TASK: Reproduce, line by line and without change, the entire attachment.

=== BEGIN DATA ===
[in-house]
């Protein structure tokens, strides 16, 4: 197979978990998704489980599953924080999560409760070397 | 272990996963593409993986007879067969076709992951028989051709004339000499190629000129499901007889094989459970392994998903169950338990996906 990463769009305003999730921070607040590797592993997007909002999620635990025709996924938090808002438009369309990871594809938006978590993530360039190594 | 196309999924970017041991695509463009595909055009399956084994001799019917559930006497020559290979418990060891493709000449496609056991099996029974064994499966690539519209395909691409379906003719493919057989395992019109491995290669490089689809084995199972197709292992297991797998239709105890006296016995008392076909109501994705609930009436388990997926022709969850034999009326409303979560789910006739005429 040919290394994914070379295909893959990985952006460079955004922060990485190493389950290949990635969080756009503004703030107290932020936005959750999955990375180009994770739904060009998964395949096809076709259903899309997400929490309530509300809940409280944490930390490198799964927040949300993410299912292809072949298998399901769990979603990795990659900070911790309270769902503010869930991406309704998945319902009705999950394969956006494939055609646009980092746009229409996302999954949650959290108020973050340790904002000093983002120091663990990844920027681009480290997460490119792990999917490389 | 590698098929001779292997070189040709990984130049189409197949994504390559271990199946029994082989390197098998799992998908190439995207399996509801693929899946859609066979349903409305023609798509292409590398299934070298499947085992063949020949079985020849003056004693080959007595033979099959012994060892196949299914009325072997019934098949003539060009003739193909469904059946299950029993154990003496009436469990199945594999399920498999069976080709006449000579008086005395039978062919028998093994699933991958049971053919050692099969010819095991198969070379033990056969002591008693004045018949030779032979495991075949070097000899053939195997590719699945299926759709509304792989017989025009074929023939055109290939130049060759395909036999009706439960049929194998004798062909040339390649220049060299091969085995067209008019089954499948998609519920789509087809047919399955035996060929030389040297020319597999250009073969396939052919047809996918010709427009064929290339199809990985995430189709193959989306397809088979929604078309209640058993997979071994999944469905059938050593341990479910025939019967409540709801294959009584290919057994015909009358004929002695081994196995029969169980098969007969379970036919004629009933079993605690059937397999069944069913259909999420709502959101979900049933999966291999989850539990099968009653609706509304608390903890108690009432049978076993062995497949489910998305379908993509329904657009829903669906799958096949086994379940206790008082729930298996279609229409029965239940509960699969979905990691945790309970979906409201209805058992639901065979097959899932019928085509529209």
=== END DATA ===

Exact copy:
[in-house]
């Protein structure tokens, strides 16, 4: 197979978990998704489980599953924080999560409760070397 | 272990996963593409993986007879067969076709992951028989051709004339000499190629000129499901007889094989459970392994998903169950338990996906 990463769009305003999730921070607040590797592993997007909002999620635990025709996924938090808002438009369309990871594809938006978590993530360039190594 | 196309999924970017041991695509463009595909055009399956084994001799019917559930006497020559290979418990060891493709000449496609056991099996029974064994499966690539519209395909691409379906003719493919057989395992019109491995290669490089689809084995199972197709292992297991797998239709105890006296016995008392076909109501994705609930009436388990997926022709969850034999009326409303979560789910006739005429 040919290394994914070379295909893959990985952006460079955004922060990485190493389950290949990635969080756009503004703030107290932020936005959750999955990375180009994770739904060009998964395949096809076709259903899309997400929490309530509300809940409280944490930390490198799964927040949300993410299912292809072949298998399901769990979603990795990659900070911790309270769902503010869930991406309704998945319902009705999950394969956006494939055609646009980092746009229409996302999954949650959290108020973050340790904002000093983002120091663990990844920027681009480290997460490119792990999917490389 | 590698098929001779292997070189040709990984130049189409197949994504390559271990199946029994082989390197098998799992998908190439995207399996509801693929899946859609066979349903409305023609798509292409590398299934070298499947085992063949020949079985020849003056004693080959007595033979099959012994060892196949299914009325072997019934098949003539060009003739193909469904059946299950029993154990003496009436469990199945594999399920498999069976080709006449000579008086005395039978062919028998093994699933991958049971053919050692099969010819095991198969070379033990056969002591008693004045018949030779032979495991075949070097000899053939195997590719699945299926759709509304792989017989025009074929023939055109290939130049060759395909036999009706439960049929194998004798062909040339390649220049060299091969085995067209008019089954499948998609519920789509087809047919399955035996060929030389040297020319597999250009073969396939052919047809996918010709427009064929290339199809990985995430189709193959989306397809088979929604078309209640058993997979071994999944469905059938050593341990479910025939019967409540709801294959009584290919057994015909009358004929002695081994196995029969169980098969007969379970036919004629009933079993605690059937397999069944069913259909999420709502959101979900049933999966291999989850539990099968009653609706509304608390903890108690009432049978076993062995497949489910998305379908993509329904657009829903669906799958096949086994379940206790008082729930298996279609229409029965239940509960699969979905990691945790309970979906409201209805058992639901065979097959899932019928085509529209």